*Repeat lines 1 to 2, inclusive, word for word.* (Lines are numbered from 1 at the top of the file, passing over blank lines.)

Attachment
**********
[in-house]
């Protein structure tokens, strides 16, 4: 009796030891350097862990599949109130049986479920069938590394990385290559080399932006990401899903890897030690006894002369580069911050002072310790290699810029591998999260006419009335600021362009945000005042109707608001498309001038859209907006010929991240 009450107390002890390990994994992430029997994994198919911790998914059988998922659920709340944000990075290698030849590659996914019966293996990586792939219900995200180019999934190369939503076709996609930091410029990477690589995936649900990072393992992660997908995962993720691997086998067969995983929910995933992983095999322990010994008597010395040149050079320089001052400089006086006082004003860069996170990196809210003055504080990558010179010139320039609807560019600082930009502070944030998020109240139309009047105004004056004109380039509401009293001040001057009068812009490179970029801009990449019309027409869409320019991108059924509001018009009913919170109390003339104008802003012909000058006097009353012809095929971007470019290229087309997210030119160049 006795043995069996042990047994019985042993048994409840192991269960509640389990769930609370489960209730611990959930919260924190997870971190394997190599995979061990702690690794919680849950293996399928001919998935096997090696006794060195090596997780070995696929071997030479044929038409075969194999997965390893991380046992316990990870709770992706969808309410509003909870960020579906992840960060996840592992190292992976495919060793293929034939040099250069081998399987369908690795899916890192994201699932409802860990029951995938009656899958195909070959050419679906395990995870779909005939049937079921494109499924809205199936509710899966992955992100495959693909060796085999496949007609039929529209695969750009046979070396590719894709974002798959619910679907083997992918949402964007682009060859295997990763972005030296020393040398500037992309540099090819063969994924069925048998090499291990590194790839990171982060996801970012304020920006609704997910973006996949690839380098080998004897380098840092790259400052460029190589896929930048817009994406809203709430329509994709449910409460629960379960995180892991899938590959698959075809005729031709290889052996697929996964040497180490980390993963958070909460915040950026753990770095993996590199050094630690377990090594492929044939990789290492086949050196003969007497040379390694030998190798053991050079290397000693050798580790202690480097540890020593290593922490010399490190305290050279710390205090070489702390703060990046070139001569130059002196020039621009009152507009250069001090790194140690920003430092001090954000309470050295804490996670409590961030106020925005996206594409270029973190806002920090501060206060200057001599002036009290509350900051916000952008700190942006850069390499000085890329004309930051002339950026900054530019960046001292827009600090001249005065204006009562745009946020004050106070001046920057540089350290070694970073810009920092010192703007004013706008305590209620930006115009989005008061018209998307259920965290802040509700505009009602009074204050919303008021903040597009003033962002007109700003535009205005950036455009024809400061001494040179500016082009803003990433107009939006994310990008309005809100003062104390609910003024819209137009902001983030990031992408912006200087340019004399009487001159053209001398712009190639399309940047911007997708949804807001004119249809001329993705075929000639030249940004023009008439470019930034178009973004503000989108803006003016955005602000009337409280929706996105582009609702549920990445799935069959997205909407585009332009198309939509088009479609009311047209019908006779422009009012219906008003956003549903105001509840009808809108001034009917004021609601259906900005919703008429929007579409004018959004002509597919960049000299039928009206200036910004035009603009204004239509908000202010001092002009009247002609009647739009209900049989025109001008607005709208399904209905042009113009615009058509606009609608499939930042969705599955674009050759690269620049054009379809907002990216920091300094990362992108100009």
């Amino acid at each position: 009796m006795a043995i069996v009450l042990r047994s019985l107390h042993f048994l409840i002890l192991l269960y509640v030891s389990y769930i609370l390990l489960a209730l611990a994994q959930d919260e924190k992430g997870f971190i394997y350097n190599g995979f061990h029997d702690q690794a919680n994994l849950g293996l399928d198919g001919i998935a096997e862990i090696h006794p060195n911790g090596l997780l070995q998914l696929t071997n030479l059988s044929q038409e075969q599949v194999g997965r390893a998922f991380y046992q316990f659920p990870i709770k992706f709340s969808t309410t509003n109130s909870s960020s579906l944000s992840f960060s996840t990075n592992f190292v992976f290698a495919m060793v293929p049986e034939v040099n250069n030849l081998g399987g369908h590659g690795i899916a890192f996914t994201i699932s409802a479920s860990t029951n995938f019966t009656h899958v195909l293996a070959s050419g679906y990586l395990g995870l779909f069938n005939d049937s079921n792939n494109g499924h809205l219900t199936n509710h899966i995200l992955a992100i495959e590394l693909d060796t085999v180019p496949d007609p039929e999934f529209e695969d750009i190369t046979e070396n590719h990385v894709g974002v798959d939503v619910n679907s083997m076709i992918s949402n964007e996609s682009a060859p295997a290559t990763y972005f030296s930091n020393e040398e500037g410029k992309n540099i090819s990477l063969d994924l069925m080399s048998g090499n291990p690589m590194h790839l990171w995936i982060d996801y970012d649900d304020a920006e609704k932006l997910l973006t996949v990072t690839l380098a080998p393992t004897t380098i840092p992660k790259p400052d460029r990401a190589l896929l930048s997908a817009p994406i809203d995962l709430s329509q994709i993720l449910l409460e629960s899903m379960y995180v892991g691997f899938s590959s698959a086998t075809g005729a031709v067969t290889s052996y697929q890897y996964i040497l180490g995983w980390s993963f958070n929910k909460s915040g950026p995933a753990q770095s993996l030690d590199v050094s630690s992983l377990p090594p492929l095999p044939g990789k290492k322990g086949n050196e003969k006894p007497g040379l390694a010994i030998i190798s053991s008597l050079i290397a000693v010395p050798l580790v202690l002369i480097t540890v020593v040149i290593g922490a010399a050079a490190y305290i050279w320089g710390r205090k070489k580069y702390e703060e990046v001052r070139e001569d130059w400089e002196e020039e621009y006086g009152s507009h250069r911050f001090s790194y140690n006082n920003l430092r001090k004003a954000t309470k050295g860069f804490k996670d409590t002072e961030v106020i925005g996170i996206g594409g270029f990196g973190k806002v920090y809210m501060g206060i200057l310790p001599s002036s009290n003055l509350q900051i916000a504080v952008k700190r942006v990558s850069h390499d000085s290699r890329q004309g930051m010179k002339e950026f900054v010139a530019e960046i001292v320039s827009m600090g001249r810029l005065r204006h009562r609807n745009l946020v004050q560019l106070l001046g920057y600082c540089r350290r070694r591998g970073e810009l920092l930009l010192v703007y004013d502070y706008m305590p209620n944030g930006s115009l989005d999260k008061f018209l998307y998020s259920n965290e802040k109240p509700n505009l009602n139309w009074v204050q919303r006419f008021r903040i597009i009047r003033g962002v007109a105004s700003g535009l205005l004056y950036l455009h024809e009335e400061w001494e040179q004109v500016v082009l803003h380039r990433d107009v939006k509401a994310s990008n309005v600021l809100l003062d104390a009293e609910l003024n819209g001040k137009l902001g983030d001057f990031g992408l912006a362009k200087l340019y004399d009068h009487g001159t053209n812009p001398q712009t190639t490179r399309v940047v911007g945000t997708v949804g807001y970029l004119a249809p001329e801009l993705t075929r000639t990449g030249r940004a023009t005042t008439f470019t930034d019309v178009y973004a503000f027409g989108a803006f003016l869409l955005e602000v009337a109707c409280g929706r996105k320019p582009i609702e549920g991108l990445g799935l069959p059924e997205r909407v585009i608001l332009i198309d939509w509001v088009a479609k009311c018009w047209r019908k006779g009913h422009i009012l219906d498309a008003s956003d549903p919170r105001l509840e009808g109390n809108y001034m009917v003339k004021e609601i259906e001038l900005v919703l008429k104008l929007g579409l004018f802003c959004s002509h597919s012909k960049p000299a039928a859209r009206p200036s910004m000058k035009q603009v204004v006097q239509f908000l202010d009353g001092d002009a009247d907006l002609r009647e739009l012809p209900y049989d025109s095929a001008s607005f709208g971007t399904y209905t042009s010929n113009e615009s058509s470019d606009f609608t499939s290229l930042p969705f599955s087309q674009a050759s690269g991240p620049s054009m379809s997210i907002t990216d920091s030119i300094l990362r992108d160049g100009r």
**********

[in-house]
């Protein structure tokens, strides 16, 4: 009796030891350097862990599949109130049986479920069938590394990385290559080399932006990401899903890897030690006894002369580069911050002072310790290699810029591998999260006419009335600021362009945000005042109707608001498309001038859209907006010929991240 009450107390002890390990994994992430029997994994198919911790998914059988998922659920709340944000990075290698030849590659996914019966293996990586792939219900995200180019999934190369939503076709996609930091410029990477690589995936649900990072393992992660997908995962993720691997086998067969995983929910995933992983095999322990010994008597010395040149050079320089001052400089006086006082004003860069996170990196809210003055504080990558010179010139320039609807560019600082930009502070944030998020109240139309009047105004004056004109380039509401009293001040001057009068812009490179970029801009990449019309027409869409320019991108059924509001018009009913919170109390003339104008802003012909000058006097009353012809095929971007470019290229087309997210030119160049 006795043995069996042990047994019985042993048994409840192991269960509640389990769930609370489960209730611990959930919260924190997870971190394997190599995979061990702690690794919680849950293996399928001919998935096997090696006794060195090596997780070995696929071997030479044929038409075969194999997965390893991380046992316990990870709770992706969808309410509003909870960020579906992840960060996840592992190292992976495919060793293929034939040099250069081998399987369908690795899916890192994201699932409802860990029951995938009656899958195909070959050419679906395990995870779909005939049937079921494109499924809205199936509710899966992955992100495959693909060796085999496949007609039929529209695969750009046979070396590719894709974002798959619910679907083997992918949402964007682009060859295997990763972005030296020393040398500037992309540099090819063969994924069925048998090499291990590194790839990171982060996801970012304020920006609704997910973006996949690839380098080998004897380098840092790259400052460029190589896929930048817009994406809203709430329509994709449910409460629960379960995180892991899938590959698959075809005729031709290889052996697929996964040497180490980390993963958070909460915040950026753990770095993996590199050094630690377990090594492929044939990789290492086949050196003969007497040379390694030998190798053991050079290397000693050798580790202690480097540890020593290593922490010399490190305290050279710390205090070489702390703060990046070139001569130059002196020039621009009152507009250069001090790194140690920003430092001090954000309470050295804490996670409590961030106020925005996206594409270029973190806002920090501060206060200057001599002036009290509350900051916000952008700190942006850069390499000085890329004309930051002339950026900054530019960046001292827009600090001249005065204006009562745009946020004050106070001046920057540089350290070694970073810009920092010192703007004013706008305590209620930006115009989005008061018209998307259920965290802040509700505009009602009074204050919303008021903040597009003033962002007109700003535009205005950036455009024809400061001494040179500016082009803003990433107009939006994310990008309005809100003062104390609910003024819209137009902001983030990031992408912006200087340019004399009487001159053209001398712009190639399309940047911007997708949804807001004119249809001329993705075929000639030249940004023009008439470019930034178009973004503000989108803006003016955005602000009337409280929706996105582009609702549920990445799935069959997205909407585009332009198309939509088009479609009311047209019908006779422009009012219906008003956003549903105001509840009808809108001034009917004021609601259906900005919703008429929007579409004018959004002509597919960049000299039928009206200036910004035009603009204004239509908000202010001092002009009247002609009647739009209900049989025109001008607005709208399904209905042009113009615009058509606009609608499939930042969705599955674009050759690269620049054009379809907002990216920091300094990362992108100009």